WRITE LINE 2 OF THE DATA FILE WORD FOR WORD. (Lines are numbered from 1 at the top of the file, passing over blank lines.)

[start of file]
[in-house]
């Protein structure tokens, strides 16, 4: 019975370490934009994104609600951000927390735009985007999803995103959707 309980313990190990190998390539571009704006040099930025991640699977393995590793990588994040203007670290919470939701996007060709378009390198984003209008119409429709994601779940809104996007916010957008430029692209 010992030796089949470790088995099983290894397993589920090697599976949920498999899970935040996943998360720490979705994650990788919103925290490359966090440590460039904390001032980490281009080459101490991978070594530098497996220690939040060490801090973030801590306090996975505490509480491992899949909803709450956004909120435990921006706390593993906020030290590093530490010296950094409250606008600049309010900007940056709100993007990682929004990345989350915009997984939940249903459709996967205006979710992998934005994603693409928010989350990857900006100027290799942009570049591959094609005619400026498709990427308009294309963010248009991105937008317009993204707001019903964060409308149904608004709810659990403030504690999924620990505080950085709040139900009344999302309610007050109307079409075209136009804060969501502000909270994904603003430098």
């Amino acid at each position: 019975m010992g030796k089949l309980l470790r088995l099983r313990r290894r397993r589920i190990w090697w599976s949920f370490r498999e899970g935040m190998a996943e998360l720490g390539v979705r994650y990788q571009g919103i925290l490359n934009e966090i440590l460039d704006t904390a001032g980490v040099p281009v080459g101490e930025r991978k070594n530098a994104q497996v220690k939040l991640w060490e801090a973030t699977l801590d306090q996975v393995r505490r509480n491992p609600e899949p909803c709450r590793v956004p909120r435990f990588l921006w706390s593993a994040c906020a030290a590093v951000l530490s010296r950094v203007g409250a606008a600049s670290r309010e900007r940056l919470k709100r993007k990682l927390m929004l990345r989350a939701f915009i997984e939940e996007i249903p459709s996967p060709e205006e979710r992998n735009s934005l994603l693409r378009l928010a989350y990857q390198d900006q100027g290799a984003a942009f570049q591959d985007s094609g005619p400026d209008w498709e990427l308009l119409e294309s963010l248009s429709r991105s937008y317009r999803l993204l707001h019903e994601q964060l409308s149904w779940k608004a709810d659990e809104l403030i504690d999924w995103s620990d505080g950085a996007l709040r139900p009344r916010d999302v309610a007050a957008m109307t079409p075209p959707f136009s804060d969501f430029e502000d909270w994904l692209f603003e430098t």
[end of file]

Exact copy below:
């Protein structure tokens, strides 16, 4: 019975370490934009994104609600951000927390735009985007999803995103959707 309980313990190990190998390539571009704006040099930025991640699977393995590793990588994040203007670290919470939701996007060709378009390198984003209008119409429709994601779940809104996007916010957008430029692209 010992030796089949470790088995099983290894397993589920090697599976949920498999899970935040996943998360720490979705994650990788919103925290490359966090440590460039904390001032980490281009080459101490991978070594530098497996220690939040060490801090973030801590306090996975505490509480491992899949909803709450956004909120435990921006706390593993906020030290590093530490010296950094409250606008600049309010900007940056709100993007990682929004990345989350915009997984939940249903459709996967205006979710992998934005994603693409928010989350990857900006100027290799942009570049591959094609005619400026498709990427308009294309963010248009991105937008317009993204707001019903964060409308149904608004709810659990403030504690999924620990505080950085709040139900009344999302309610007050109307079409075209136009804060969501502000909270994904603003430098």